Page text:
When I hear/read complaints about frustrated opticians perturbed at spending too much time with a customer during the frame/lens choice process, I feel dismayed. When I hear opticians’ complaints because they concluded a mother or a father is too cheap about their own or their child’s eyewear/lenses, I want to remind them not to judge because they don’t know the financial circumstances. What’s worrisome is that feelings often aren’t as well hidden as one might think; the patient will feel the tension and have a bad experience. Having owned optical boutiques, I cringe knowing that business owners, whether optician owned, an OD practice or an ophthalmology practice, pay the price for dissatisfied customers.
We provide services and goods, both directly linked to the level of customer satisfaction. The optician’s contribution to the customer’s satisfaction levels relate to their optical knowledge and skills but equally important is their customer relations acumen. In our profession, we train on optical theory and practical skills to make, measure or adjust eyewear. We learn to use instruments to align, neutralize and finish eyewear. We love this aspect of our job. However, more time and training needs to be given to learning and practicing good customer relations. The vital interpersonal skills that opticians need to hone are flexibility, friendliness and positivity.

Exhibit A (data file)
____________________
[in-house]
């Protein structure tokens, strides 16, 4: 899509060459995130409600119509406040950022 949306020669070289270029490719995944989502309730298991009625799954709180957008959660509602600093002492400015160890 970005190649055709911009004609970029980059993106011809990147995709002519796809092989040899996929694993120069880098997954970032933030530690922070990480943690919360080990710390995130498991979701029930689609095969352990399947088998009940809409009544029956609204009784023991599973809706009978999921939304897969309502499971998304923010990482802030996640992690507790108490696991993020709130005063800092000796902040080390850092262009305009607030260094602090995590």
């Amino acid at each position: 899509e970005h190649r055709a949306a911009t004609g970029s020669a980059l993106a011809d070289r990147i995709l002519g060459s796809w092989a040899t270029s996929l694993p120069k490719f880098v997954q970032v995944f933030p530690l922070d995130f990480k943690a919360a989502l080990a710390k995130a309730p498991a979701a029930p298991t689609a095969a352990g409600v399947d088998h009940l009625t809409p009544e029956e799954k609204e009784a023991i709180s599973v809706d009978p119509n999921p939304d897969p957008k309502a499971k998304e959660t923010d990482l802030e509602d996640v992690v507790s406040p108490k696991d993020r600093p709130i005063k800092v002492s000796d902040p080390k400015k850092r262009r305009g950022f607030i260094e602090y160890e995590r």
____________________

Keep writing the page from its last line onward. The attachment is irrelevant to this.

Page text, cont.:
High satisfaction levels lead to enthusiastic patrons who repeatedly spend on goods or services from particular companies or brands. Satisfied customers buy more products and persuade others to buy from the same store or the same brands, while dissatisfied customers switch stores/brands and tell others about their bad experience.
If customer retention is low, then the money spent on marketing efforts to attract new customers is wasted. A lost customer is typically a displeased customer who can spread the damage to the practice reputation through online reviews and by telling family and friends to stay away. If a customer spends an average of $1,500 every two years, an average of $750 per year, that’s $7,500 in lost sales over 10 years. Now multiply this by the number of people who will stop doing business or never start because of the bad experience of one customer. According to the Harvard Business Review, 48 percent of people who had a negative purchasing experience told 10 or more people. We are much quicker to share our ire than our positive feelings.
If you think that customers are a pain, then that is what you are projecting. Stop for a moment and realize that you can change how you treat customers by changing how you see customers. A staggering 89 percent of consumers switched to a competitor after a bad experience; according to RightNow Technologies—this is the high cost of a lost customer.
• Deborah Kotob
Pro to Pro Director